Peter Pan has been on my mind a lot recently. The continuing popularity of the story reflects that it is, in some ways, an archetypal myth of post-industrial boyhood. But the question it does not answer is, why didn't Peter Pan want to grow up? The assumption seems to be that he was having too much fun being a little boy, fighting off Captain Hook. There may be some truth to that - I have certainly seen examples of men who never seem to grow up, or become truly mature. And why should they? With safe, non challenging jobs, and wives who earn at least what they do, and who are psychological and emotionally independent, what motivation do they have to grow up? But still, most men want to grow up, simply because the challenges and accomplishments of manhood are more exciting than those of boyhood.
So, why didn't Peter Pan want to grow up? The original story also assumes that Captain Hook is not real, merely a childhood fantasy of Peter's, part of his imaginary games. But what if Captain Hook were real? Suppose he was a symbol of a real part of Peter Pan's childhood, some terrifying threat or insecurity? Poverty, racism, alcoholism, emotional, sexual or physical abuse? How would that alter the meaning of the story? It would make Peter's decision far more understandable - he wouldn't return to the safe, secure "Ozzie and Harriet" (or Brady Bunch for the X generation), household of Wendy and (what was his name???), because that wasn't his reality. For him to return, he would have faced the reality that Captain Hook symbolizes, whatever that might be. Instead of refusing to grow up with Wendy and the others, he has been abandoned, as they refused to even recognize the personal and social reality that he must face.
But, why didn't Peter Pan want to grow up in his own way, and confront the real, rather than the symbolic, Captain Hook? Different cultures have different transitions for boys to become men. Wendy's little brother, the one with the teddy bear, I think, probably was destined to go to a good english "public" school, and then perhaps an MBA from the London School of Economics. He probably wound up working for an insurance company, or perhaps became an architect. His transition to manhood would have involved mostly academic and social skills, for his world contained no fearsome Captain Hooks. In other cultures, the training for manhood involves other skills, emphasizing endurance, strength, the ability to withstand pain and hardship. Those are cultures that recognize the reality of Captain Hook, and the need face his threat. For Peter Pan to grow up, to go back and face the real Captain Hook, without being offered the needed training and weapons, would have been suicidal. Psychologically, economical, through drugs, gang wars or actual suicide, Captain Hook would have destroyed a grown up Peter Pan.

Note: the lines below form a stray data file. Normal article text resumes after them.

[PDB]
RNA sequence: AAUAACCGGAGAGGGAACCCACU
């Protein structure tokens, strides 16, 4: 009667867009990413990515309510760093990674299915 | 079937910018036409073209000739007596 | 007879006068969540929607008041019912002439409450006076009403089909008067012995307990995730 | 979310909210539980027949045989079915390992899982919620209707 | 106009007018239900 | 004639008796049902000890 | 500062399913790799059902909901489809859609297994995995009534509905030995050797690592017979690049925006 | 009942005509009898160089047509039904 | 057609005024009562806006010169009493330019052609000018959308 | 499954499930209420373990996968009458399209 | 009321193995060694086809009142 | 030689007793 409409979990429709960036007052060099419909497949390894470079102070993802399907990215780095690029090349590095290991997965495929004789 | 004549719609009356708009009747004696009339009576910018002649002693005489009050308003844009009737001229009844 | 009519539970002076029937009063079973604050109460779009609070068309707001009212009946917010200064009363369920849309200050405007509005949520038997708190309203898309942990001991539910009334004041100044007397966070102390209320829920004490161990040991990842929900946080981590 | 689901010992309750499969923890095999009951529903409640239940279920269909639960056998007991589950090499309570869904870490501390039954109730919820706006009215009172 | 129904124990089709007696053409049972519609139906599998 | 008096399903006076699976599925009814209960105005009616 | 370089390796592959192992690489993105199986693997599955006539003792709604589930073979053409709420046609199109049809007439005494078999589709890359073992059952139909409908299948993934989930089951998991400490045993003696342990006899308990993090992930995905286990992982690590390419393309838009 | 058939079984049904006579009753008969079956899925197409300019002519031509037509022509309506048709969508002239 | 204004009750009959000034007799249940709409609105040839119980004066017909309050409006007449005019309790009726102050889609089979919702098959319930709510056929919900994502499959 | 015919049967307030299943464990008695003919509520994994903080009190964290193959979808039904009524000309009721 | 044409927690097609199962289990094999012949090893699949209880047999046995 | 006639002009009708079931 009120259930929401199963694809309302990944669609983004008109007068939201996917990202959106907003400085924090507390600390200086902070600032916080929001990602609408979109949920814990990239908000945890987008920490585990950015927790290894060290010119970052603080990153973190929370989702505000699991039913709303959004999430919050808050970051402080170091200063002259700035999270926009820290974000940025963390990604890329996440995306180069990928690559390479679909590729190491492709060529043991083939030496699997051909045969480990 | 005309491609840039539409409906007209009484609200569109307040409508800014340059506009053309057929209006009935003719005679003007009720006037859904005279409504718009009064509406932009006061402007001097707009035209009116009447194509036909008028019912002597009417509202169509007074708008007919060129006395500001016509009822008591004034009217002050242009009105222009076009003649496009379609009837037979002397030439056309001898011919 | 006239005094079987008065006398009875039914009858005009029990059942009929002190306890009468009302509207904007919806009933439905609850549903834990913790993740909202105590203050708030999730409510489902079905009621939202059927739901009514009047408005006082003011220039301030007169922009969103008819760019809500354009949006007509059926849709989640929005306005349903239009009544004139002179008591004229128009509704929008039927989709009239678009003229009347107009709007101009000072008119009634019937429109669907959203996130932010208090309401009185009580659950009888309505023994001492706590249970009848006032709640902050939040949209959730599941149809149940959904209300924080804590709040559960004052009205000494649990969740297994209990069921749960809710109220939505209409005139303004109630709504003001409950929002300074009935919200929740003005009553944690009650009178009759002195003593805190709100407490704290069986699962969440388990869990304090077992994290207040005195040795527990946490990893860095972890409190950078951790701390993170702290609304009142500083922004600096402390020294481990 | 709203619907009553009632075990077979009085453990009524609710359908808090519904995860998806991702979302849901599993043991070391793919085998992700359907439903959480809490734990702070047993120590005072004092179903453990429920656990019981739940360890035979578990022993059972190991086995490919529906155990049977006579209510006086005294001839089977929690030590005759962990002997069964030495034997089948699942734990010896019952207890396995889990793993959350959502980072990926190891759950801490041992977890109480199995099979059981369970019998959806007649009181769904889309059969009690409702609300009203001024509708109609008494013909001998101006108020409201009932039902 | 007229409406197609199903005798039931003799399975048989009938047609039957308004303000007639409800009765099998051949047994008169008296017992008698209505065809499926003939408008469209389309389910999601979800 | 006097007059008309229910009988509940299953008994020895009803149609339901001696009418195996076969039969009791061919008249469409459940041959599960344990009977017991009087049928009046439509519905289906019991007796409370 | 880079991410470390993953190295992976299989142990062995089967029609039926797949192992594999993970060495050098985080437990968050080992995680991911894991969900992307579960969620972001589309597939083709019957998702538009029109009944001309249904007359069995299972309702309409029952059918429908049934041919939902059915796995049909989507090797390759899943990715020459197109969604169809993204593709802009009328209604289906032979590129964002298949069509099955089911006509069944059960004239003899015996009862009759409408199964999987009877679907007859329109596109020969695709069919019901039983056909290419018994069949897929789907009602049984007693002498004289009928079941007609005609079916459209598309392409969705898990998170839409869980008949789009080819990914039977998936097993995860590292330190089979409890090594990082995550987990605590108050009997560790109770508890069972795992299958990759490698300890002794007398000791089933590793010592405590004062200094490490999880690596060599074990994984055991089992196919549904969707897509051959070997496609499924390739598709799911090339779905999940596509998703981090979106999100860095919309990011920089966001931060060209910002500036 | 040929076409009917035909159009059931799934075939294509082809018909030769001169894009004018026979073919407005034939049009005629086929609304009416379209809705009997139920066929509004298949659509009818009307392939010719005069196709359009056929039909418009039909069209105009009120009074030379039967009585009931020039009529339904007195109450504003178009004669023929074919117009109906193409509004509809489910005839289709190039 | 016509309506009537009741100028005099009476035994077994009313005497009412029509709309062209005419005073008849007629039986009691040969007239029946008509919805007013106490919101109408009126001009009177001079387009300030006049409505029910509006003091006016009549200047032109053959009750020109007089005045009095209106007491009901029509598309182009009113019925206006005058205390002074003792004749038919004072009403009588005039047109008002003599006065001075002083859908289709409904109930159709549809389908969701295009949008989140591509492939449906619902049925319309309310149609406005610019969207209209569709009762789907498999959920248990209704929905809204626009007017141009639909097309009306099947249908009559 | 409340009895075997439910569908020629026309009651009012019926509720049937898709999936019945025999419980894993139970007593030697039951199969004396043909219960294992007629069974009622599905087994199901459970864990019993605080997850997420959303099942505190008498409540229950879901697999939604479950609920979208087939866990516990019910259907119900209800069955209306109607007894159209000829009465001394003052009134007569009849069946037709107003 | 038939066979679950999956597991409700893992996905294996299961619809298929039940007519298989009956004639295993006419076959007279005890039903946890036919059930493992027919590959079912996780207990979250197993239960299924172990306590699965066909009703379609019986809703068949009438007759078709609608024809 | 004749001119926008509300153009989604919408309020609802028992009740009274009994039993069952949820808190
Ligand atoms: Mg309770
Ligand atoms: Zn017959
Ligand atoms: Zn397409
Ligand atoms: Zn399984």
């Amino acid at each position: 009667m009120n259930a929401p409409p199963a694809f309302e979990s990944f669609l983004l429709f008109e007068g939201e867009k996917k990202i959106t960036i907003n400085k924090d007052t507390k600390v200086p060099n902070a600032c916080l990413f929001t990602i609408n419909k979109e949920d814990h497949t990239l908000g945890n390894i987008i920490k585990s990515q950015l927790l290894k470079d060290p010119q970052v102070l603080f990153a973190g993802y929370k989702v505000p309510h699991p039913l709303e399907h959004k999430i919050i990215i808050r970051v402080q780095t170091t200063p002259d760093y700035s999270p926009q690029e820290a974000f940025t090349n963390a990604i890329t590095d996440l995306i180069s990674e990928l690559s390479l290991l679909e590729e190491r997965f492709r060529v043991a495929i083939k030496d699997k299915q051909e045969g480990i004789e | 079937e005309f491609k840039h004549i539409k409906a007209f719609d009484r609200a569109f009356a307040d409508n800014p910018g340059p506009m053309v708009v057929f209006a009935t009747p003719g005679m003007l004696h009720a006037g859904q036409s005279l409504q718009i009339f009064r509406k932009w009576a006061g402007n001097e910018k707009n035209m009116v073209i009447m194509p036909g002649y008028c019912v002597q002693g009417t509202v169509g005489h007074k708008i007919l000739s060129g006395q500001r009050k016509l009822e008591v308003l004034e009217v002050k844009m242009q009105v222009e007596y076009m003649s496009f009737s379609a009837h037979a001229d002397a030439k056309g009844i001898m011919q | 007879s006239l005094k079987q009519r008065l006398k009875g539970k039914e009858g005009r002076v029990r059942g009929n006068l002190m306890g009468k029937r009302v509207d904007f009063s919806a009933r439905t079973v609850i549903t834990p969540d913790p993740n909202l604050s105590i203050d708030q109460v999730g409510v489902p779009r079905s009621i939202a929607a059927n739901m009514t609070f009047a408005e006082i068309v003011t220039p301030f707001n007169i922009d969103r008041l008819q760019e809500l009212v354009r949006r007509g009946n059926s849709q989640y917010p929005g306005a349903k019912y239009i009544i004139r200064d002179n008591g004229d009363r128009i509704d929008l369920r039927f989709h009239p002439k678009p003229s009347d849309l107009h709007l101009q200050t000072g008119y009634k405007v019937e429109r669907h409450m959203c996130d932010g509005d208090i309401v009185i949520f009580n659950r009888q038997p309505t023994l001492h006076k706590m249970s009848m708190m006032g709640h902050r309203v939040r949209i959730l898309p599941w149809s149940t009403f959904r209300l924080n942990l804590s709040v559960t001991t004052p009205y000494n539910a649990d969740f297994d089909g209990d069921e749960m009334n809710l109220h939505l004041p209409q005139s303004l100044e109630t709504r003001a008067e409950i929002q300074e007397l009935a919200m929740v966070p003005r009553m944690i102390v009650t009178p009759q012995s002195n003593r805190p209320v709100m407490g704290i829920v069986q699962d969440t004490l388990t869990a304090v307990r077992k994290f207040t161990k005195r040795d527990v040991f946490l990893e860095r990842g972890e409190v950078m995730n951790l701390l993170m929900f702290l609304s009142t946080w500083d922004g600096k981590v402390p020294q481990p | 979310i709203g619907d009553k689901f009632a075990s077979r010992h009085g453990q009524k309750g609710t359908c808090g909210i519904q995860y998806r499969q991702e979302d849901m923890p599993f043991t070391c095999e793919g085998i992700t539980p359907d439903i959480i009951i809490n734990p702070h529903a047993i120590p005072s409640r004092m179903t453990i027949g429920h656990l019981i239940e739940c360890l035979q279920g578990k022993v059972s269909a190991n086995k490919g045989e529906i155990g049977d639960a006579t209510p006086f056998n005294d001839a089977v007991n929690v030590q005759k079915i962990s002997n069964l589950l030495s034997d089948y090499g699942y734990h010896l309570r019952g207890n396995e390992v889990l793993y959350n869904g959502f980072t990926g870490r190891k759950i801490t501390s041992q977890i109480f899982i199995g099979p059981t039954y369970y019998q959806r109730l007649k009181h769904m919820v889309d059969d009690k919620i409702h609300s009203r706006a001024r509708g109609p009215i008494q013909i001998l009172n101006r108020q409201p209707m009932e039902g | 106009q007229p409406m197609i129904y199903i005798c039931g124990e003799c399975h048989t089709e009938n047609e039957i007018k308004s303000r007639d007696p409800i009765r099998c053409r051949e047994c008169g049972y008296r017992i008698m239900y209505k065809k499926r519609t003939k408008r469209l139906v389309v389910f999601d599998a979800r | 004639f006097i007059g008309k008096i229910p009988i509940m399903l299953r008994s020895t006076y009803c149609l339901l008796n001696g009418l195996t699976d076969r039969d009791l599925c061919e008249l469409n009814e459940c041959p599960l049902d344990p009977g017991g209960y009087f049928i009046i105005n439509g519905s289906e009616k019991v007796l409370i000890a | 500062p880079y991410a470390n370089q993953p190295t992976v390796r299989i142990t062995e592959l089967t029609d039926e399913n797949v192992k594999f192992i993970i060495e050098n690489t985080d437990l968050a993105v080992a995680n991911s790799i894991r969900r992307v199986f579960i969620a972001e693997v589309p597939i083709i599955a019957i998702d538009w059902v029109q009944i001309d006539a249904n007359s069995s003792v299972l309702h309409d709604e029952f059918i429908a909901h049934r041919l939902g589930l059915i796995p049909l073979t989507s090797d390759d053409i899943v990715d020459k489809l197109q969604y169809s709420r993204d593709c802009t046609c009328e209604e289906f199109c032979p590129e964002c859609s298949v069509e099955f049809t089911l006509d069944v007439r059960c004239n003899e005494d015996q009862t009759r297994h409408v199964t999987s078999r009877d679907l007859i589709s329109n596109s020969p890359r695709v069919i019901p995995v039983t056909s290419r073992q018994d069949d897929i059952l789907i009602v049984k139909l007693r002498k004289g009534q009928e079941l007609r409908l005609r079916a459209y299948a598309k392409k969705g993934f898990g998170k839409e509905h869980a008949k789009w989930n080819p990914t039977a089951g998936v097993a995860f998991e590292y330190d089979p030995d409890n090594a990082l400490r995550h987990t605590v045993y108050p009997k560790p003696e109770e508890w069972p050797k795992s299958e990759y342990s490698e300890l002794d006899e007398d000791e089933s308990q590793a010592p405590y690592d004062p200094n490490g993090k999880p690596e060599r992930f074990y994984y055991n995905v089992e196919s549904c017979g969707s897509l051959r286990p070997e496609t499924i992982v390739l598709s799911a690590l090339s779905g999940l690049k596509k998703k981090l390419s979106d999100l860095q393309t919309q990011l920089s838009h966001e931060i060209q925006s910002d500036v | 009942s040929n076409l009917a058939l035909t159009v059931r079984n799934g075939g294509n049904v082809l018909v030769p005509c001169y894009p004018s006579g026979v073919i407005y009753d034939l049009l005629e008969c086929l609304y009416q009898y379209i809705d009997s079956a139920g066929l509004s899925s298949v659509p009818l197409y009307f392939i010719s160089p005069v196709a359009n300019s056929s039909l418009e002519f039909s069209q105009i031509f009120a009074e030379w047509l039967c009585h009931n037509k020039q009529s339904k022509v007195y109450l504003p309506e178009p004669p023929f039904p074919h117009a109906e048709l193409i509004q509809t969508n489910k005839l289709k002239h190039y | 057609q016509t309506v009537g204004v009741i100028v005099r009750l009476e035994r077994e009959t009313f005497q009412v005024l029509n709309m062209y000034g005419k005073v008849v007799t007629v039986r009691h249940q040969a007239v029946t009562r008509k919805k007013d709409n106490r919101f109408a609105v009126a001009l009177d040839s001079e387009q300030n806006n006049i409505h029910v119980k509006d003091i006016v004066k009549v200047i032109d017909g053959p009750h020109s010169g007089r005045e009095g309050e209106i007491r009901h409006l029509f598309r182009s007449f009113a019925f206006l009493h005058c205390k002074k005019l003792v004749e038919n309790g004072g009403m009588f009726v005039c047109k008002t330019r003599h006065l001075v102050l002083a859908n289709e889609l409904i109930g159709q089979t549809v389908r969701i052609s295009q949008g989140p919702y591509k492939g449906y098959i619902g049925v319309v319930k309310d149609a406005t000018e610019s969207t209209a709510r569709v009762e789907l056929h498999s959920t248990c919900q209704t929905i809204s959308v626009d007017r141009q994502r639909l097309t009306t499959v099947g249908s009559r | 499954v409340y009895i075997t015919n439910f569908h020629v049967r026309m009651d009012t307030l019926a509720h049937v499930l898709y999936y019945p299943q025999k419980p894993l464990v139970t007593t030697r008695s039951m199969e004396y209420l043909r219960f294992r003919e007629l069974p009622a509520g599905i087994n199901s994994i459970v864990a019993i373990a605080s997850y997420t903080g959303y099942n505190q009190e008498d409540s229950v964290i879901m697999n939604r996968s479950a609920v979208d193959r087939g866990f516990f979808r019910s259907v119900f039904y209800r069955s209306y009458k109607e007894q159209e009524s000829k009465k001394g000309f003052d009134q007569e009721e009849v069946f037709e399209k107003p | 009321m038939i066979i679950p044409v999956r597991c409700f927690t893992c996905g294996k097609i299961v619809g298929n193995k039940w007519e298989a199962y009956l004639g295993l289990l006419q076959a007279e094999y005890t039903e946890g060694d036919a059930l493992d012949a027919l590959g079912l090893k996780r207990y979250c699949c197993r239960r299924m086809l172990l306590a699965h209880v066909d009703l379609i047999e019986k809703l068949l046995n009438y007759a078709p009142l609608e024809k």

Or, perhaps, did Peter simply not want to grow up? Was Peter Pan's identity, like that of Ishmael and Moby Dick, so intertwined with that of his adversary, that he could not conceive of a normal life, even if it really offered safety from the dangers represented by Captain Hook. Was the life offered by Wendy, of suburban London and an MBA future, all that appealing? Perhaps he was so addicted to the adrenhelin rush of the conflict, The Cause, whatever that cause might have been, that he couldn't break free, even when he had the chance. By tackling a symbolic enemy, by saving dolphins or recycling cans, Peter may have been enjoying the sense of purpose and identity, without making the sacrifices and commitment that would have been required if he had truly tackled the serious social and environmental issues of the world. But that's just the opinion of one cynic.
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